The question arose than to visualize. I didn’t really want to contact any file format, I wanted to quickly check that everything is correct. After looking at the list of installed programs, I found only two that could help. Oddly enough, this is Excel , in which you can build a chart of columns for each row, and 3D Studio Max . It contains a macro language, and you can write a program that generates a geometry construction macro from data from a file. So I did. I did not work with macros in 3D Studio, but I looked with the help of a tool for recording them, how and what is arranged. I put in a simple program. I started it, got a script for max and... And it turned out not at all what I expected.

For those who are interested in the code
#include <stdio.h> #include <stdint.h> #include <stdlib.h> uint8_t map[4096]; void read_world(); void genBox(uint8_t x, uint8_t y, uint16_t high); uint8_t getHigh(uint8_t x, uint8_t y); FILE * max_out; int main(){ read_world(); max_out=fopen("level.ms", "w"); for(uint8_t y=0; y<64; y++){ for(uint8_t x=0; x<64; x++){ genBox(x, y, getHigh(x,y)); } } fclose(max_out); return 0; } uint8_t getHigh(uint8_t x, uint8_t y){ return map[y*64 + x]; } void genBox(uint8_t x, uint8_t y, uint16_t high){ uint8_t color; uint8_t color_map[2][2]={{1,0}, {0,1}}; fprintf(max_out, "Box lengthsegs:1 widthsegs:1 heightsegs:1 length:4 width:4 height:%d mapCoords:off pos:[%d,%d,0] name:\"Box[%02d:%02d]\" ", high*4, x*4, y*4, x,y); color=color_map[(x % 2)][(y % 2)]; if(high > 0){ if(color == 1){ fprintf(max_out, "wirecolor:(color 00 200 00)"); } else { fprintf(max_out, "wirecolor:(color 00 150 00)"); } } else { fprintf(max_out, "wirecolor:(color 00 00 255)"); } fprintf(max_out, "\r\n"); } void read_world(){ uint32_t readed; FILE * file; file=fopen("Snake_Rattle'n_Roll_(U).nes", "rb"); fseek(file, 0x63D0, SEEK_SET); readed=fread(map, 4096, 1, file); printf("Map Readed: %d\r\n", readed); fclose(file); }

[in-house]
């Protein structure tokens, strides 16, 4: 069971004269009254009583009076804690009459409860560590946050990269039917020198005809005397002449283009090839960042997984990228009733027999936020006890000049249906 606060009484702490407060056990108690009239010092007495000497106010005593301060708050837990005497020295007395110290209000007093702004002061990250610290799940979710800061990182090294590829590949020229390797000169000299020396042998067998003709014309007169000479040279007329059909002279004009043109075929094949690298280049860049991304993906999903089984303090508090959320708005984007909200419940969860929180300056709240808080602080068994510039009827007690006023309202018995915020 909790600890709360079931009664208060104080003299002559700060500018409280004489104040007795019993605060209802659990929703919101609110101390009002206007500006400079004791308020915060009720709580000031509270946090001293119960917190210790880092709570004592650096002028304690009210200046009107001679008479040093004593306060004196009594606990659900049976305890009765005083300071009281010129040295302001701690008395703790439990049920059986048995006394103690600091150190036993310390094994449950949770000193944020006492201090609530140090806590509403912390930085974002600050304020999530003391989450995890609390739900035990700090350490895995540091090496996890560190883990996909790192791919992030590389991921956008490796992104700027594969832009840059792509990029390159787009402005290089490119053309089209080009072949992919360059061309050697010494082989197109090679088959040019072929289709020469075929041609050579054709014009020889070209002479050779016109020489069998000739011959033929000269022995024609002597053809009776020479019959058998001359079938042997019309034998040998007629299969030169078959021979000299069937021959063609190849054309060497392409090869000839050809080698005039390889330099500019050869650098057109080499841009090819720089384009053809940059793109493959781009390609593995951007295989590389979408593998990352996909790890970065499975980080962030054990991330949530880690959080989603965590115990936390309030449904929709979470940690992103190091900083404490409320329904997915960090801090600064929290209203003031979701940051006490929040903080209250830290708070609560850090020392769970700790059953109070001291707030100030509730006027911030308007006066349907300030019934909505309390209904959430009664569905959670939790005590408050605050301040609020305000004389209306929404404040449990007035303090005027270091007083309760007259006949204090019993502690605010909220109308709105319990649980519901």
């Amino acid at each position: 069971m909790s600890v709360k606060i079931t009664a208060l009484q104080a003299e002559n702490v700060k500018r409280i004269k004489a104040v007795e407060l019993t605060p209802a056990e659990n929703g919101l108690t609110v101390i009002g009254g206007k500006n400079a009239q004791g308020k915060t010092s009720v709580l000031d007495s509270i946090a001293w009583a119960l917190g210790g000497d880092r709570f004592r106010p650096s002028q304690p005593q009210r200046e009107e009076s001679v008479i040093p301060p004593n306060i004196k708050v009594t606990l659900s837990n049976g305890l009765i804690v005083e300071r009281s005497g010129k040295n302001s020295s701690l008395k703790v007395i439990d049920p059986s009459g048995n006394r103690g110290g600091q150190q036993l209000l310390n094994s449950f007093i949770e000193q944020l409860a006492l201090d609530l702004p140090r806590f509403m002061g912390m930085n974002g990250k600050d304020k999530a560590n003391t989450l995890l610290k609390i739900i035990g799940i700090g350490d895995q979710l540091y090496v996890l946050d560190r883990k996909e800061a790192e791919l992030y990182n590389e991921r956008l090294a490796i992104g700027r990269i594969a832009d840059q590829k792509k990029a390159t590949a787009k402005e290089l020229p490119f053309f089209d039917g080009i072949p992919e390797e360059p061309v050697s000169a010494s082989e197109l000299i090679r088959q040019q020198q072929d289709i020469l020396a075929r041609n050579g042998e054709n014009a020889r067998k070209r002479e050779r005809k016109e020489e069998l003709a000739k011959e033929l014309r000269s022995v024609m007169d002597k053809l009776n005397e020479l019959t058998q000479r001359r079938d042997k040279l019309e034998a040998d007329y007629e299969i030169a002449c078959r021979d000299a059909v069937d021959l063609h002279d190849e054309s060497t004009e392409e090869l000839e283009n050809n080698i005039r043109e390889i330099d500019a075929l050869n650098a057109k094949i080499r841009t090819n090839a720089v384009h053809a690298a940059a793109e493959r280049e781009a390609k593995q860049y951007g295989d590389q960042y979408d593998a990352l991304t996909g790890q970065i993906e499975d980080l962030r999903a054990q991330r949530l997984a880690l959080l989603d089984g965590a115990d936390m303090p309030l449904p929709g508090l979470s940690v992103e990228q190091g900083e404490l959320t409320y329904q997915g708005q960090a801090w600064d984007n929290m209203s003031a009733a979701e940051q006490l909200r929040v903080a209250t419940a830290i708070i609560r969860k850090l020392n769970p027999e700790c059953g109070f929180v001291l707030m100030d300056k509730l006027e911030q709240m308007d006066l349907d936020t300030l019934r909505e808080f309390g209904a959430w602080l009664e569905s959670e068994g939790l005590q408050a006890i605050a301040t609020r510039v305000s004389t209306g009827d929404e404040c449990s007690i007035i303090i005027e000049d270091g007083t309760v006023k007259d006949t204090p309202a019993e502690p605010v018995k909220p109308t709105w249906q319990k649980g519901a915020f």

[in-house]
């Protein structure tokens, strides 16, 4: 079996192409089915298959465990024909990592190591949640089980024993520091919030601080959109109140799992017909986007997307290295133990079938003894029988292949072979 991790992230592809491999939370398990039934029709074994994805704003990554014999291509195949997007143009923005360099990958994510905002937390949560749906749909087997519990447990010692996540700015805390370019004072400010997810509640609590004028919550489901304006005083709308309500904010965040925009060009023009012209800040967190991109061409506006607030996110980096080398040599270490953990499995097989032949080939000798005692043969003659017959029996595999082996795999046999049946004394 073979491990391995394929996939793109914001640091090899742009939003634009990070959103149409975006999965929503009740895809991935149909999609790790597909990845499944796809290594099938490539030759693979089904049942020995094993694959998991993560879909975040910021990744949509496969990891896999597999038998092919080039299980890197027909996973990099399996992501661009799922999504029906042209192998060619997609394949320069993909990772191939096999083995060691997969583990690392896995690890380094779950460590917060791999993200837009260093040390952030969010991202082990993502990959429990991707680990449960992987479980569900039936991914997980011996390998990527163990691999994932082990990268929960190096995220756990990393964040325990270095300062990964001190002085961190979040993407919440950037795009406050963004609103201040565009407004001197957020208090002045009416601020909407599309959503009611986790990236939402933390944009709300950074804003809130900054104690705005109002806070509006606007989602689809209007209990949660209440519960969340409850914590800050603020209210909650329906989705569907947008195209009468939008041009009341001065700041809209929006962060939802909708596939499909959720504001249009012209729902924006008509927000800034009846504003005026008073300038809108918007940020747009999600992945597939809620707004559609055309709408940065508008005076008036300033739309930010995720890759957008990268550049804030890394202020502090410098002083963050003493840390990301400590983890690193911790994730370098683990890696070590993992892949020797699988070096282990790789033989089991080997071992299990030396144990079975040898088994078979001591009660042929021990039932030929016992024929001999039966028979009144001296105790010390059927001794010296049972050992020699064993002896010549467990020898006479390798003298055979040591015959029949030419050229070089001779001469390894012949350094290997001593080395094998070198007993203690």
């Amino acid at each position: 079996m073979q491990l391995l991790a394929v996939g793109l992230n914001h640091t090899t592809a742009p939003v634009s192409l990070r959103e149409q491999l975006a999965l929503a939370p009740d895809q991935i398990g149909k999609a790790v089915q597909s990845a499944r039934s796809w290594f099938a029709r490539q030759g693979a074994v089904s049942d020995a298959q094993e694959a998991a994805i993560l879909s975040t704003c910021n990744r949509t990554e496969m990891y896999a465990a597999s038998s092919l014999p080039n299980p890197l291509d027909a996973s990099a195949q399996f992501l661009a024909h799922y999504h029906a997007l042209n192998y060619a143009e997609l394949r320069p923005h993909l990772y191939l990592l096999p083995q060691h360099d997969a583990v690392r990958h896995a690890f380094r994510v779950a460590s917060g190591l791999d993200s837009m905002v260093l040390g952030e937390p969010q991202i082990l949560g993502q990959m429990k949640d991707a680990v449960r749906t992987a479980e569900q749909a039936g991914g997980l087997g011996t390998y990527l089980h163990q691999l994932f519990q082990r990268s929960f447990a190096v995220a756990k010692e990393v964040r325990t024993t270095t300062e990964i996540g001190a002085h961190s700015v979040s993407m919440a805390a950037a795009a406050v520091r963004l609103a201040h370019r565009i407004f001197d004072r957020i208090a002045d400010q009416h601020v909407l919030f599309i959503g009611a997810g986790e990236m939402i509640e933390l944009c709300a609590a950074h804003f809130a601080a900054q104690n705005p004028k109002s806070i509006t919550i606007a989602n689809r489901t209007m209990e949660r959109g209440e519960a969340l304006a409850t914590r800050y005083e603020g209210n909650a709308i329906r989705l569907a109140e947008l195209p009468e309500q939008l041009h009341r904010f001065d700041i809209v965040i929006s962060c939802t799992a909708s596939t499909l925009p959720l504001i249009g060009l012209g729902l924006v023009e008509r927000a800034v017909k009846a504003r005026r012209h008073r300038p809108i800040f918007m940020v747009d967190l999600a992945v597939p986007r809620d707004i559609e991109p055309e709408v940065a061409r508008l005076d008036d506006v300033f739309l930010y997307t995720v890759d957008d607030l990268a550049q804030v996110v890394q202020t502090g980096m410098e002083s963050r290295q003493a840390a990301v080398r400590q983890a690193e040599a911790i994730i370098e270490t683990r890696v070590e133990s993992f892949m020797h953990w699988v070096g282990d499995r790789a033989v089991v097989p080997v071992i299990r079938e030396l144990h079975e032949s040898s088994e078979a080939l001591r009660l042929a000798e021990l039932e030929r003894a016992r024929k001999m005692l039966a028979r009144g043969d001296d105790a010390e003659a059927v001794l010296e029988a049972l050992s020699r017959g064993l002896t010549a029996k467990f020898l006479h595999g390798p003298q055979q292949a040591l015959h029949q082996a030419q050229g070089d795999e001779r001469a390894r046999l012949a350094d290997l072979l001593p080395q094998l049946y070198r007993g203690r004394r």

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From other angles
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In general, in some places the geometry is guessed, but not that much. I tried to look for patterns of the appearance of some blocks, but never found them. I had to take on the debugger.

3. Search for block designation principles.


The realization has come that life is pain. We'll have to look at the assembler 6502 and try to understand how it works inside. So, we take FCEUX-2.2.3 , well, simply because I already have it, and I don’t really know other tools.

What we have at the moment: there is a block in ROM 4 kilobytes, the game somehow builds a scene on it. The block can be located in both PPU and CPU space, but there is a hope that it is active in the main time.

Explanation